Angry Metal Guy’s Top 5(ish) Debut Records

For every Velvet Darkness They Fear or Something Wicked This Way Comes or Blackwater Park or Nightfall in Middle-Earth there is a Theatre of Tragedy or Iced Earth or Orchid or Battalions of Fear – records mediocre compared to the things that would come (or even just straight up mediocre). I’ve been thinking about this a lot, and I wanted to put together some of my personal favorite debut albums. Records that kicked ass out of the gates, and in some cases were really the best material that the band ever even produced. So here, filling up the July lull in releases, is another Top 5 list. Now it’s true that I’ve left off some records that I thought of adding (it would probably be a Top 10[ish] list that’s needed), so don’t get your panties in a bunch when you don’t see Cynic or Entombed on here. ‘Cause those are great records, but they’re not my favorites.

Crimfall - As the Path Unfolds...#(ish): Crimfall // As the Path Unfolds… (2009) — I actually am still not over this record. It was released in 2009 and my initial reactions to it were that it was good, but I never imagined myself being so into this album five years later. The thing has just sunk its claws into me. The synthesis of Turisas, Nightwish, and Moonsorrow makes Crimfall the quintessential Finnish band. And As the Path Unfolds… isn’t a revolutionary record, but it’s just damn well executed.

Ozzy Osbourne - Blizzard of Ozz#5: Ozzy Osbourne // Blizzard of Ozz (1980) — I’m not super nostalgic about Ozzy’s career, and I have very little real personal context for the split from Black Sabbath and what was expected of Osbourne at the time. But what I do know is that Blizzard of Ozz is still a pretty fucking awesome record. Not only is it loaded with some of metal’s greatest hits, but the guitar playing on this album was truly awesome and I still am impressed with Rhoades after all this time (not just the playing, but also his really amazing guitar tone). Some of the tracks on here are better than others, so it’s not necessarily the best for consistency, but it’s still a blast to listen to.

Iron Maiden - Iron Maiden

#4: Iron Maiden // Iron Maiden (1980) — Cast your mind back to what you were doing in 1980. Oh right, many of us weren’t even born then, so it might be a bit of a task to do. While Blizzard of Ozz was released the same year as Iron Maiden’s debut, Maiden was doing something truly spectacular and unique. This record is filled with a punky attitude and rambling bass like nothing you’ve ever heard before or since. And Iron Maiden lit up the underground in a way that I think no one really expected. I still consider the record a classic and love listening to it, even if the songs sound pretty tired when the guys play ’em on the road nowadays.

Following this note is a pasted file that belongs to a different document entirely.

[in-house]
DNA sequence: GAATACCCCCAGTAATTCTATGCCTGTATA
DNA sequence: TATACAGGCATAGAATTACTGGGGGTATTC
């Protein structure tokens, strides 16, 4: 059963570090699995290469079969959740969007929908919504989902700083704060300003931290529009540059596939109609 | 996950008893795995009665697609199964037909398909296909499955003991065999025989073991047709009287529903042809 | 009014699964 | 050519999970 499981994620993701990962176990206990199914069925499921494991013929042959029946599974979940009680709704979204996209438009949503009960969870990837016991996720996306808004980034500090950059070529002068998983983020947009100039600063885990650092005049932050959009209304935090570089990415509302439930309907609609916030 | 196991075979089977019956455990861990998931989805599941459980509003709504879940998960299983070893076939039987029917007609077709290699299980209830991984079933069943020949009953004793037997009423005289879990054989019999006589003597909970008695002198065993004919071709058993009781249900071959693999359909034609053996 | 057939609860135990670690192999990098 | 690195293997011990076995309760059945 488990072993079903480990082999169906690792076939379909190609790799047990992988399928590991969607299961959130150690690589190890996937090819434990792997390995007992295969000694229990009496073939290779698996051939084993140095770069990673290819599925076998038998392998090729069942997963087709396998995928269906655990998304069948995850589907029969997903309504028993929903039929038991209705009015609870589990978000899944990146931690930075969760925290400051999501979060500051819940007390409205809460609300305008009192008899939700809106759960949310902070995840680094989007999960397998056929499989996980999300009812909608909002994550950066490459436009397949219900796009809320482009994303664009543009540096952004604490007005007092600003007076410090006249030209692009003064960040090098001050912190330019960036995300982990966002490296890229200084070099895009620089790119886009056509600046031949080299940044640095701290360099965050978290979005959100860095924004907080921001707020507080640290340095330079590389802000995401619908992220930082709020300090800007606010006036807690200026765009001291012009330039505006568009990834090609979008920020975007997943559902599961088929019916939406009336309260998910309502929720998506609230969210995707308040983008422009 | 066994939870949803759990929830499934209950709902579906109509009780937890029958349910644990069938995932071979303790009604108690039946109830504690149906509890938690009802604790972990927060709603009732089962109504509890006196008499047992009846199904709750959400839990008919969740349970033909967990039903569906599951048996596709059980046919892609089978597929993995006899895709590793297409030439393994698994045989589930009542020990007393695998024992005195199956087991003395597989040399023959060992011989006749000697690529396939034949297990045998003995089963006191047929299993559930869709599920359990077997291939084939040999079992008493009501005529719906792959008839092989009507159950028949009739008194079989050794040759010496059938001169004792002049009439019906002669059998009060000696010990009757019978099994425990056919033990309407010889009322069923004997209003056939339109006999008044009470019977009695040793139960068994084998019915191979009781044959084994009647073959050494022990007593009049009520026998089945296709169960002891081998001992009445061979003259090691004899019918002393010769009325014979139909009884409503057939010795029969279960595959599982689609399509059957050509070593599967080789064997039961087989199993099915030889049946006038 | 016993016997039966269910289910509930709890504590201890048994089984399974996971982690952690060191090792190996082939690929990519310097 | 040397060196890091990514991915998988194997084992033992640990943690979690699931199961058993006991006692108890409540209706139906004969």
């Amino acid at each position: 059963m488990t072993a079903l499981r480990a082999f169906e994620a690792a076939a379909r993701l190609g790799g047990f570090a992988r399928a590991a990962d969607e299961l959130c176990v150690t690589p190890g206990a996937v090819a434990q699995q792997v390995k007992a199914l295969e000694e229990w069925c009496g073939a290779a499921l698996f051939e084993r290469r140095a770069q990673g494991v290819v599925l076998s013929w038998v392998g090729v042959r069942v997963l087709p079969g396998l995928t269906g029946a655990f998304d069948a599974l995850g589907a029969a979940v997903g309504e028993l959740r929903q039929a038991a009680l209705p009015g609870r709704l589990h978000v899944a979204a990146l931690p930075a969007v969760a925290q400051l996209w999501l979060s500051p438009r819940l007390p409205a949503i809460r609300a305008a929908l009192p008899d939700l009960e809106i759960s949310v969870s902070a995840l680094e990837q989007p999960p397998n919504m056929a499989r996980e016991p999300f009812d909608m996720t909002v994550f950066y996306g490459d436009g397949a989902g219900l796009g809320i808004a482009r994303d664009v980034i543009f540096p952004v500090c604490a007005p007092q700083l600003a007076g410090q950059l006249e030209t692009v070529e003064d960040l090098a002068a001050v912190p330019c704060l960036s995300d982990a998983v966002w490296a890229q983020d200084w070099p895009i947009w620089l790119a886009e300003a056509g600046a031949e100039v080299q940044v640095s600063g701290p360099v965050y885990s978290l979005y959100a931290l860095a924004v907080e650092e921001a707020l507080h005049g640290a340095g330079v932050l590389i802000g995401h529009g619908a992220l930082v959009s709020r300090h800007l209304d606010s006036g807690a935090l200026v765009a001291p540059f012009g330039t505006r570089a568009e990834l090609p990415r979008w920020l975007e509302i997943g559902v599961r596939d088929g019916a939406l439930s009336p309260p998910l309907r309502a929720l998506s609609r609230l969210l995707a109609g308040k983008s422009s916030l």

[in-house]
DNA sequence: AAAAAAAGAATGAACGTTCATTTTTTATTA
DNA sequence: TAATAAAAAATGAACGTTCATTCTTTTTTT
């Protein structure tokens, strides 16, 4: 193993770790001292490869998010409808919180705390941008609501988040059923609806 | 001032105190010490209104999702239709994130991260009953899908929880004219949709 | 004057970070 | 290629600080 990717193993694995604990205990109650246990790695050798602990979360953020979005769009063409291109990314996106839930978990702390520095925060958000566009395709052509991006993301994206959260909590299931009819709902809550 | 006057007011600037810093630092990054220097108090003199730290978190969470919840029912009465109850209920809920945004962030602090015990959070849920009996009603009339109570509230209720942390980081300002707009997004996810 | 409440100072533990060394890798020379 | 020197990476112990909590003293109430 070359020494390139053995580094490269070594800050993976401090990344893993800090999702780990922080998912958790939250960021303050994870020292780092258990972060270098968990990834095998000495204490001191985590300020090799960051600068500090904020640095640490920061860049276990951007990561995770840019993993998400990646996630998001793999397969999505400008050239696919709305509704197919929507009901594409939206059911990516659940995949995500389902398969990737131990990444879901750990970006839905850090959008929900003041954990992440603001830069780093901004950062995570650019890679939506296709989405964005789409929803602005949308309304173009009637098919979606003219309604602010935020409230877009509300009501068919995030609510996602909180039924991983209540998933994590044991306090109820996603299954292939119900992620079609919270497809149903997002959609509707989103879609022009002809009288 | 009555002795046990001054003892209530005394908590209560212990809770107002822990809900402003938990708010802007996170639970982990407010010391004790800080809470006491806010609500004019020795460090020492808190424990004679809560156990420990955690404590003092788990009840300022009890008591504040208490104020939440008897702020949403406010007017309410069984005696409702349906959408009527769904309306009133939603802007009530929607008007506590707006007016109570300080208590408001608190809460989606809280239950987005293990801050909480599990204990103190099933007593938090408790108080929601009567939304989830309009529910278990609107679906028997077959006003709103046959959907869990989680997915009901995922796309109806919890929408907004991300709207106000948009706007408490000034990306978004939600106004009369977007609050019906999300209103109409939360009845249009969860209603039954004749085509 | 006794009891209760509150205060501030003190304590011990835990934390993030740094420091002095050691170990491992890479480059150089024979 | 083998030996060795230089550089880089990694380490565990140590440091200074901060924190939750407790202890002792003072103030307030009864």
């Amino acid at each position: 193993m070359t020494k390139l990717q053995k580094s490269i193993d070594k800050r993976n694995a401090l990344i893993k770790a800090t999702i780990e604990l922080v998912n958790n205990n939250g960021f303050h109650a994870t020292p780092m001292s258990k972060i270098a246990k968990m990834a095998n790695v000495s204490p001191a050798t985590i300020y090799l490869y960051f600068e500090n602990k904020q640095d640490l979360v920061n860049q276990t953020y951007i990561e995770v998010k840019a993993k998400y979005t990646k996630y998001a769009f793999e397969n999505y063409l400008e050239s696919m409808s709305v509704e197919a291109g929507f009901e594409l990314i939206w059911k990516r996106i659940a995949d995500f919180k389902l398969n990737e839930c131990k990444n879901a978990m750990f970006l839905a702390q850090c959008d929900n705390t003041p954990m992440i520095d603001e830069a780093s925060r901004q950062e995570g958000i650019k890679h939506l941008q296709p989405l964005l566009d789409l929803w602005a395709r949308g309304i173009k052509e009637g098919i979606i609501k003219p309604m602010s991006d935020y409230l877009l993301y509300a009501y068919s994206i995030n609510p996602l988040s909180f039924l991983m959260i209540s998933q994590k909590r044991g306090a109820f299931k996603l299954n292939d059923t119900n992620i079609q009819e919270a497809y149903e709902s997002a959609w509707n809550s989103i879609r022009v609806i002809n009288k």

Taake - Nattestid#3: Taake // Nattestid ser porten vid (1999) — It’s hard to remember, but in 1999 people were pretty much putting the nails in the Norwegian black metal scene. After its big explosion in the early ’90s, and bands moving away from their original sounds, the now infamous Norwegian Taake showed up and breathed life anew into Norwegian black metal. Nattestid is probably the best melodic black metal record that I own. The songs are superbly written, and the riffs are addicting. The production is atmospheric without being totally shit, and Høst’s vocal performance is chilling. A superb debut.

Blaze - Silicon Messiah#2: BLAZE // Silicon Messiah (2001) — Back after Blaze Bayley got kicked out of Iron Maiden for not being Bruce Dickinson, he did something that was actually really smart. He found a group of young, English musicians and made a fucking heavy metal record. This album was not quite what everyone expected. Instead of being an Iron Maiden rip-off, it had a distinctly down tuned, modern sound and was produced by Andy Sneap to excellent effect. Blaze sounded tough, his writing was good and the record was crushing. Pay special attention to the guitar work. These cats could fucking play, and they wrote some of the best guitar solos I’ve ever heard.

#1: Ásmegin // Hin vordende sod & sø (2003) — Hin vordende sod & sø is a beast of a record. It is a tour de force of blackened folk metal at its finest. With a fantastic vocal approach of a death metal vocalist, a black metal vocalist, a female vocalist and Lasare from Solefald and Borknagar, this band of nobodies wrote eleven mighty tracks of brutal, melodic, smart and intoxicating folk metal. Every song carried the album forward to perfect effect, and the vocal arrangements are triumphant. This is a record that takes multiple listens to understand and appreciate and Arv, the second record, was almost always doomed to “sophomore slump” from the get-go. Hin vordende sod & sø is a brilliant album that did something I’d never heard before or since and it belongs in everyone’s CD collection.

Ásmegin - Hin Vordende Sod & Sø

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